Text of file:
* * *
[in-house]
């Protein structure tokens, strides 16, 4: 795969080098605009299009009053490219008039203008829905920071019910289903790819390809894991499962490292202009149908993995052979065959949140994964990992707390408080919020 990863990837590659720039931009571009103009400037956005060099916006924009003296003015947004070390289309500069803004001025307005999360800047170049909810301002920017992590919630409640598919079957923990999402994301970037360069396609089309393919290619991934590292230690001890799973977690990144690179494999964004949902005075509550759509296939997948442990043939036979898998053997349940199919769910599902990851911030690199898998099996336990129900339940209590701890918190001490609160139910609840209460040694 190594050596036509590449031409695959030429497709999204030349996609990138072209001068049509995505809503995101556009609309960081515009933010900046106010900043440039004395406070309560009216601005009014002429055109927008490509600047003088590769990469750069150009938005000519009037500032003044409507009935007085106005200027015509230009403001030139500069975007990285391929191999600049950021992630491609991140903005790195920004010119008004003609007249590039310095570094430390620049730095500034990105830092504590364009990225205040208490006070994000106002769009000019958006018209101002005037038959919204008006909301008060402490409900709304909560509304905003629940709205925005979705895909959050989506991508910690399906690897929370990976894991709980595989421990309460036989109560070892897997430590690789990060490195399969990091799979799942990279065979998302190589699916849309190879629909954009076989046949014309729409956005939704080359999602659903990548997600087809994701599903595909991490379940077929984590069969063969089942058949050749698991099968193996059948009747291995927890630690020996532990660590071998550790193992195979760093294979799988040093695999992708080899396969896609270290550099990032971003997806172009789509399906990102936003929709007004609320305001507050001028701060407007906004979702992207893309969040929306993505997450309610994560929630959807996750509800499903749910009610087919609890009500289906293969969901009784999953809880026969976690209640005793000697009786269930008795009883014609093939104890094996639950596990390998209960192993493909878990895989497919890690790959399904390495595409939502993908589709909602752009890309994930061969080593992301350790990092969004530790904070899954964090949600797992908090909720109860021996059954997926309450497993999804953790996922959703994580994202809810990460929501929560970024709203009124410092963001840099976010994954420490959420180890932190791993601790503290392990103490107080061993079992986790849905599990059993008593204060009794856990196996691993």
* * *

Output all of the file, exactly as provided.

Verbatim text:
[in-house]
């Protein structure tokens, strides 16, 4: 795969080098605009299009009053490219008039203008829905920071019910289903790819390809894991499962490292202009149908993995052979065959949140994964990992707390408080919020 990863990837590659720039931009571009103009400037956005060099916006924009003296003015947004070390289309500069803004001025307005999360800047170049909810301002920017992590919630409640598919079957923990999402994301970037360069396609089309393919290619991934590292230690001890799973977690990144690179494999964004949902005075509550759509296939997948442990043939036979898998053997349940199919769910599902990851911030690199898998099996336990129900339940209590701890918190001490609160139910609840209460040694 190594050596036509590449031409695959030429497709999204030349996609990138072209001068049509995505809503995101556009609309960081515009933010900046106010900043440039004395406070309560009216601005009014002429055109927008490509600047003088590769990469750069150009938005000519009037500032003044409507009935007085106005200027015509230009403001030139500069975007990285391929191999600049950021992630491609991140903005790195920004010119008004003609007249590039310095570094430390620049730095500034990105830092504590364009990225205040208490006070994000106002769009000019958006018209101002005037038959919204008006909301008060402490409900709304909560509304905003629940709205925005979705895909959050989506991508910690399906690897929370990976894991709980595989421990309460036989109560070892897997430590690789990060490195399969990091799979799942990279065979998302190589699916849309190879629909954009076989046949014309729409956005939704080359999602659903990548997600087809994701599903595909991490379940077929984590069969063969089942058949050749698991099968193996059948009747291995927890630690020996532990660590071998550790193992195979760093294979799988040093695999992708080899396969896609270290550099990032971003997806172009789509399906990102936003929709007004609320305001507050001028701060407007906004979702992207893309969040929306993505997450309610994560929630959807996750509800499903749910009610087919609890009500289906293969969901009784999953809880026969976690209640005793000697009786269930008795009883014609093939104890094996639950596990390998209960192993493909878990895989497919890690790959399904390495595409939502993908589709909602752009890309994930061969080593992301350790990092969004530790904070899954964090949600797992908090909720109860021996059954997926309450497993999804953790996922959703994580994202809810990460929501929560970024709203009124410092963001840099976010994954420490959420180890932190791993601790503290392990103490107080061993079992986790849905599990059993008593204060009794856990196996691993």